Four months of treatment with rifapentine and moxifloxacin for tuberculosis was as effective as the standard six-month regimen, according to research reported in the New England Journal of Medicine.

“Shorter treatment would be easier for people to complete without missing doses, and ultimately may be cost-effective,” said Dr. Weiner, associate professor in the health science center’s Joe R. and Teresa Lozano Long School of Medicine and infectious diseases physician in the South Texas Veterans Health Care System. “These drugs have been around for more than 20 years and are widely available. This study demonstrates a new and feasible way to treat what is a global pandemic of tuberculosis.”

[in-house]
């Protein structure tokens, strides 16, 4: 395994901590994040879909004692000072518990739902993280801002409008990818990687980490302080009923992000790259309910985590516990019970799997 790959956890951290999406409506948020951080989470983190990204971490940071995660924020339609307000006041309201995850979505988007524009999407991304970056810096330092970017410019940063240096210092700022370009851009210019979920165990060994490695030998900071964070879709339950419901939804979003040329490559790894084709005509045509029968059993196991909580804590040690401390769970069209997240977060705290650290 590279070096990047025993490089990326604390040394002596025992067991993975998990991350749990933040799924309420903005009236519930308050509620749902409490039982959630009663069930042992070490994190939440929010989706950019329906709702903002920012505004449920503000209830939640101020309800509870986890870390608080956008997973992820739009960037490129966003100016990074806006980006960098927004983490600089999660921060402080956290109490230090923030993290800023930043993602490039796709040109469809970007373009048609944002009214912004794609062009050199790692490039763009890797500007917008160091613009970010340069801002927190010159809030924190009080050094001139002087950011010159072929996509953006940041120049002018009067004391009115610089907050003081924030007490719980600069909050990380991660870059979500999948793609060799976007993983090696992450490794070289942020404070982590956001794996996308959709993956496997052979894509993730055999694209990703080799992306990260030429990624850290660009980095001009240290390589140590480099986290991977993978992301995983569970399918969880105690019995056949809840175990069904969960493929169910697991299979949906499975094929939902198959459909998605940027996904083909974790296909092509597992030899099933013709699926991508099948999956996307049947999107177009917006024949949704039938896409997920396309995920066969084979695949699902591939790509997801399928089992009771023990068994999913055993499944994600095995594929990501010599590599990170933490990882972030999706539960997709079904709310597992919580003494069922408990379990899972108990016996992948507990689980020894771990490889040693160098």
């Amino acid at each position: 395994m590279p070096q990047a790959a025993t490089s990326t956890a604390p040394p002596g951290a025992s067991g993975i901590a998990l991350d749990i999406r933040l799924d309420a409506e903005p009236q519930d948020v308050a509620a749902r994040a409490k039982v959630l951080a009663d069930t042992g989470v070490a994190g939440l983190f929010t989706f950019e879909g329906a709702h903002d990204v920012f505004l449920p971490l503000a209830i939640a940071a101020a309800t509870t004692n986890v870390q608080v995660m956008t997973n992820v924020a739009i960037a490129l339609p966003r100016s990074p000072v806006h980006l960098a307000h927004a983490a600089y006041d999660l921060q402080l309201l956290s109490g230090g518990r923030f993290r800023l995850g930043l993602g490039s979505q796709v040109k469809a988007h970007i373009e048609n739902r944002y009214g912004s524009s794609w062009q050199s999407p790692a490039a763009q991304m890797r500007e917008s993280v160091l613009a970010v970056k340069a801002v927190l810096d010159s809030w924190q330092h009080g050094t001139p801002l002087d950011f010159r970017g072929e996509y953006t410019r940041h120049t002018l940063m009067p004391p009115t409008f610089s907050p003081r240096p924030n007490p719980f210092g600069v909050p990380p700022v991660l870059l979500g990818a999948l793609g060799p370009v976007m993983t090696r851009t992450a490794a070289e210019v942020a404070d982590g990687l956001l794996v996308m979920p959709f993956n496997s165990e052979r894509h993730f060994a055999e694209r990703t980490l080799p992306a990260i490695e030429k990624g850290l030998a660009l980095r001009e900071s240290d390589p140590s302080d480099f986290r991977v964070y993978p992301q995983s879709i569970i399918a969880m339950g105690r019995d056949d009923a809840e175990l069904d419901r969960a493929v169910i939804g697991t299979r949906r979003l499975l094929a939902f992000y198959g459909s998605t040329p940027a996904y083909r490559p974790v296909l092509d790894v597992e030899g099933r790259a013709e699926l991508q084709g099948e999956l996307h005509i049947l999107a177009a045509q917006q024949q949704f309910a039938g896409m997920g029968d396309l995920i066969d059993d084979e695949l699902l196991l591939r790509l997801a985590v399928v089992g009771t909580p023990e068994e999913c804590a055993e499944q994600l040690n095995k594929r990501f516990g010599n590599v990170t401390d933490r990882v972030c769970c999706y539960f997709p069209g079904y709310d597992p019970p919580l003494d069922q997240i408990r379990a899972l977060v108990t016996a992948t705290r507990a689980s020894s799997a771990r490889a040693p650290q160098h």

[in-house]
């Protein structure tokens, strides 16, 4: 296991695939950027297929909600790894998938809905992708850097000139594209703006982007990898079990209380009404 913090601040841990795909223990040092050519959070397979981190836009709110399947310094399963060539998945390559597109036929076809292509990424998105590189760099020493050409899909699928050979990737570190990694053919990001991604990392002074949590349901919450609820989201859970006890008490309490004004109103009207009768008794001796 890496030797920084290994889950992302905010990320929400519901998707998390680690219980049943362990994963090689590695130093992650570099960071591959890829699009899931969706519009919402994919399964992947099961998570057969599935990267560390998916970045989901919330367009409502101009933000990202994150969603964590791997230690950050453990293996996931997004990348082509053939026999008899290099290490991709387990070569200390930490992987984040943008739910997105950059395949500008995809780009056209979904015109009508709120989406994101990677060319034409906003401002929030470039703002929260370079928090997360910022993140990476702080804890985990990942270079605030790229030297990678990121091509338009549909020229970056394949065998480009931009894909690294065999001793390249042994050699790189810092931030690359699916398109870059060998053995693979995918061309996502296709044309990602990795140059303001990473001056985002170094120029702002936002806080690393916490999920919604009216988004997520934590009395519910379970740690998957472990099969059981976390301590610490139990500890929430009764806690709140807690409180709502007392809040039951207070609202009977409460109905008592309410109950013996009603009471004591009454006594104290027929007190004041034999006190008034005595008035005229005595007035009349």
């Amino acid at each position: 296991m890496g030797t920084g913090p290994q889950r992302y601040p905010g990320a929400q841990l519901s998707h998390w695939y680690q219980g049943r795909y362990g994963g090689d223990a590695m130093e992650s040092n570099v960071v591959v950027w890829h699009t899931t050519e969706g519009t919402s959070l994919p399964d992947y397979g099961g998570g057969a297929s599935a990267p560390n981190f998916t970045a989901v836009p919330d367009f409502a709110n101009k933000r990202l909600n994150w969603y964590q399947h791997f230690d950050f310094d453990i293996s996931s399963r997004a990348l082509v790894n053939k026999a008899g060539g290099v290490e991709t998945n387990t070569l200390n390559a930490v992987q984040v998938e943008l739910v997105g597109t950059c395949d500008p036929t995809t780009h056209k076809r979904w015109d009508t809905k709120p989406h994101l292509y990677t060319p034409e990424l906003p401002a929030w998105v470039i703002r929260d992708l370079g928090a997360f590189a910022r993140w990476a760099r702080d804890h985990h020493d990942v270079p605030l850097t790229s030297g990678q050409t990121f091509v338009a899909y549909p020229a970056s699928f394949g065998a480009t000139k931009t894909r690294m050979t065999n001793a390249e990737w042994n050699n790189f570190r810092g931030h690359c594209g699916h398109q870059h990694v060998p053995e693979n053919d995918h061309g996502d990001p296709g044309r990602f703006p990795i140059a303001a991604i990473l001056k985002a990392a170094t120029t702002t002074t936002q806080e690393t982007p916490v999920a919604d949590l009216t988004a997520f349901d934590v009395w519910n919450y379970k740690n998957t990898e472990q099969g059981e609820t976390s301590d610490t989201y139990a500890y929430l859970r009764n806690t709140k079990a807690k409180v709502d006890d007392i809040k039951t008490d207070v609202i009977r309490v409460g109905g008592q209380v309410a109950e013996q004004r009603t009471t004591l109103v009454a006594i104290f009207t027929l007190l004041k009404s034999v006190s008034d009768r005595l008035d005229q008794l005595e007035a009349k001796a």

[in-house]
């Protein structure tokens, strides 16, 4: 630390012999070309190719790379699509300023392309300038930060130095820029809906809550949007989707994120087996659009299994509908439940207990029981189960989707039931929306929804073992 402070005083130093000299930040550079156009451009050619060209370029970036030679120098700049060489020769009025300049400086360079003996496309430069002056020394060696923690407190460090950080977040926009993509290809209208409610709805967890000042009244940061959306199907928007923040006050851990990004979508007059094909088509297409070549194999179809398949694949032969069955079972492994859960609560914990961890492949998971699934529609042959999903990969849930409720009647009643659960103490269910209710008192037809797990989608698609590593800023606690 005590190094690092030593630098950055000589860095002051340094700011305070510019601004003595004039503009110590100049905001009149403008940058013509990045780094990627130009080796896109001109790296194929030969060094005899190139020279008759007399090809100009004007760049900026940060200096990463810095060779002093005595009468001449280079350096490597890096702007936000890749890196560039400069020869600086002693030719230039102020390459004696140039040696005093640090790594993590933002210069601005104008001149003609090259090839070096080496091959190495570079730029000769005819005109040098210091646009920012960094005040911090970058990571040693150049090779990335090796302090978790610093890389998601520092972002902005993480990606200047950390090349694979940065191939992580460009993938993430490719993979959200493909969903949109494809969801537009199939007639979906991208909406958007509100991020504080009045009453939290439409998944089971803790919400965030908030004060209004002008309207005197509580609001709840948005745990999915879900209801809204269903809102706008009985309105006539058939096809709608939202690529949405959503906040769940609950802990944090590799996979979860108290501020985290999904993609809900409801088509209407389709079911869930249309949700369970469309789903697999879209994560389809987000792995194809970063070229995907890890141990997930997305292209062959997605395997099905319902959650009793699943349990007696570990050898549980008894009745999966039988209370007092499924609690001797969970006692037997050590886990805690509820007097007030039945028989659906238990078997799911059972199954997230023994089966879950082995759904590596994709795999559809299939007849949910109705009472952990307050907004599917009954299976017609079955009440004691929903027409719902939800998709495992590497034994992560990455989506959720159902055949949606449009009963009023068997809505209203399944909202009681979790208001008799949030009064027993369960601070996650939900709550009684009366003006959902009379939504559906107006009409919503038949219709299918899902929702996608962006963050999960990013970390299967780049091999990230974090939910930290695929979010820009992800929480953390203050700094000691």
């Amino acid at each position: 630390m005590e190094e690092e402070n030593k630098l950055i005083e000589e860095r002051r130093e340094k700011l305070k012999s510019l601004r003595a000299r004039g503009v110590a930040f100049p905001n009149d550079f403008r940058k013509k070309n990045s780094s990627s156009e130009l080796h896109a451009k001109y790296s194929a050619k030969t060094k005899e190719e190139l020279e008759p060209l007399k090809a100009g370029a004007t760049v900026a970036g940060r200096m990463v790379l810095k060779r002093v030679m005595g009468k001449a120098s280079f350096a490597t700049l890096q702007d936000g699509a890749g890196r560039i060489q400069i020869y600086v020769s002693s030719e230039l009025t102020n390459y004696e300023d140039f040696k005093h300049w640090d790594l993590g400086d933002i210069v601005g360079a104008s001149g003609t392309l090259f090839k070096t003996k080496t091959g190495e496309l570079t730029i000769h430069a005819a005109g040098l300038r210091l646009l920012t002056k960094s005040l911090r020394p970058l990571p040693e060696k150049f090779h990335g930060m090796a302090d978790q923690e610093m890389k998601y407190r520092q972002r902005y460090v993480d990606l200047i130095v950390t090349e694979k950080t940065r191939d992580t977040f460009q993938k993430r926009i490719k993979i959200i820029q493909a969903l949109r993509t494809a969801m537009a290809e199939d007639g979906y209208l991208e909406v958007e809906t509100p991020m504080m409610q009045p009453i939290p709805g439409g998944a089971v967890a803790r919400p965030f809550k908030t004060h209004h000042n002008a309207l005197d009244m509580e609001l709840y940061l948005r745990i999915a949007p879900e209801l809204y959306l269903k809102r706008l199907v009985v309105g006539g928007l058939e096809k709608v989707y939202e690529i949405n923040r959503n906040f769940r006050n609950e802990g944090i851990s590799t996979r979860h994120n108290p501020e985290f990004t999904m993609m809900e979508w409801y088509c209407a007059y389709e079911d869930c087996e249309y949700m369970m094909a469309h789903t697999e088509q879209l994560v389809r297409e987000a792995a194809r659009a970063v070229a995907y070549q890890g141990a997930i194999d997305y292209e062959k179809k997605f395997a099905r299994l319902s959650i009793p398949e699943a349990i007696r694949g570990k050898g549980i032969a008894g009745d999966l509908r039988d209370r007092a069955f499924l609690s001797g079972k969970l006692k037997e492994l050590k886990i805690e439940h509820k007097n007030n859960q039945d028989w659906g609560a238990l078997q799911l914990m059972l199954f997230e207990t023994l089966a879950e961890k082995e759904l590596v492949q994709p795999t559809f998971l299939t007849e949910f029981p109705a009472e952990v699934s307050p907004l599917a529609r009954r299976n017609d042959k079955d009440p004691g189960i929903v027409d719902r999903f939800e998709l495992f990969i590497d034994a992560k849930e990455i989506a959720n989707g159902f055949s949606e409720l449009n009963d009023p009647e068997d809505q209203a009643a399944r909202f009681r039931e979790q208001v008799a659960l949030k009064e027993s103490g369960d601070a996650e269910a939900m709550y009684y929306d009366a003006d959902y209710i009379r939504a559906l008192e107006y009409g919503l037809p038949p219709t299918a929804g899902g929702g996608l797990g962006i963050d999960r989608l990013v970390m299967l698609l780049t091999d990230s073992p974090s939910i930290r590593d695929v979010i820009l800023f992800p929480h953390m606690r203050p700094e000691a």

According to the World Health Organization, a quarter of the world’s population has latent TB, which means the people are infected but don’t have signs and symptoms of illness. “However, with active disease, people become sicker and TB can more easily spread to other people,” Dr. Weiner said. Participants in the newly reported trial all had active TB disease.

The standard TB regimen consists of four drugs — rifampin, isoniazid, pyrazinamide and ethambutol. It is a successful therapy; approximately 95% of recipients are cured of TB disease with this treatment. The rifapentine-moxifloxacin regimen, while being meaningfully shorter in treatment duration, was non-inferior to and was safe and well tolerated compared to the standard therapy, Dr. Weiner said.

Get the full story at sciencedaily.com.

Source: rtmagazine.com

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